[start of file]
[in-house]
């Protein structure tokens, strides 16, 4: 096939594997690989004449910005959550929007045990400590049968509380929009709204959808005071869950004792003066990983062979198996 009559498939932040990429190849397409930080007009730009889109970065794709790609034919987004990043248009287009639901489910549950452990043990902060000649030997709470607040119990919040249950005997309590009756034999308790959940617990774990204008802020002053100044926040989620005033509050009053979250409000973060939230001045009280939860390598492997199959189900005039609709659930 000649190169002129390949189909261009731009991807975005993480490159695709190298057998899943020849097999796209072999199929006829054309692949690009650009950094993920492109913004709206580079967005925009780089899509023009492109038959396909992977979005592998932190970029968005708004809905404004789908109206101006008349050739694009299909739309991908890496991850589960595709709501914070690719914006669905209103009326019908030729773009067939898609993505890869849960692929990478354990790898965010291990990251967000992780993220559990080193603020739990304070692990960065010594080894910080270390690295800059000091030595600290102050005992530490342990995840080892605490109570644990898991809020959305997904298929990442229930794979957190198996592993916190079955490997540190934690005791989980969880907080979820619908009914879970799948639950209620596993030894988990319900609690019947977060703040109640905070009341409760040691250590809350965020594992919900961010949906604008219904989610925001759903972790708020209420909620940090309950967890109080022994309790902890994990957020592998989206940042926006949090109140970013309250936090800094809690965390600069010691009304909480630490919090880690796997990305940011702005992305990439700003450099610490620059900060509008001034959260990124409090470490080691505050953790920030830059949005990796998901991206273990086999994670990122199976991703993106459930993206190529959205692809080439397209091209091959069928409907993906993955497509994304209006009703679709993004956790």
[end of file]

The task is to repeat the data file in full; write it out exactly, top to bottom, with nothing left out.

[in-house]
């Protein structure tokens, strides 16, 4: 096939594997690989004449910005959550929007045990400590049968509380929009709204959808005071869950004792003066990983062979198996 009559498939932040990429190849397409930080007009730009889109970065794709790609034919987004990043248009287009639901489910549950452990043990902060000649030997709470607040119990919040249950005997309590009756034999308790959940617990774990204008802020002053100044926040989620005033509050009053979250409000973060939230001045009280939860390598492997199959189900005039609709659930 000649190169002129390949189909261009731009991807975005993480490159695709190298057998899943020849097999796209072999199929006829054309692949690009650009950094993920492109913004709206580079967005925009780089899509023009492109038959396909992977979005592998932190970029968005708004809905404004789908109206101006008349050739694009299909739309991908890496991850589960595709709501914070690719914006669905209103009326019908030729773009067939898609993505890869849960692929990478354990790898965010291990990251967000992780993220559990080193603020739990304070692990960065010594080894910080270390690295800059000091030595600290102050005992530490342990995840080892605490109570644990898991809020959305997904298929990442229930794979957190198996592993916190079955490997540190934690005791989980969880907080979820619908009914879970799948639950209620596993030894988990319900609690019947977060703040109640905070009341409760040691250590809350965020594992919900961010949906604008219904989610925001759903972790708020209420909620940090309950967890109080022994309790902890994990957020592998989206940042926006949090109140970013309250936090800094809690965390600069010691009304909480630490919090880690796997990305940011702005992305990439700003450099610490620059900060509008001034959260990124409090470490080691505050953790920030830059949005990796998901991206273990086999994670990122199976991703993106459930993206190529959205692809080439397209091209091959069928409907993906993955497509994304209006009703679709993004956790």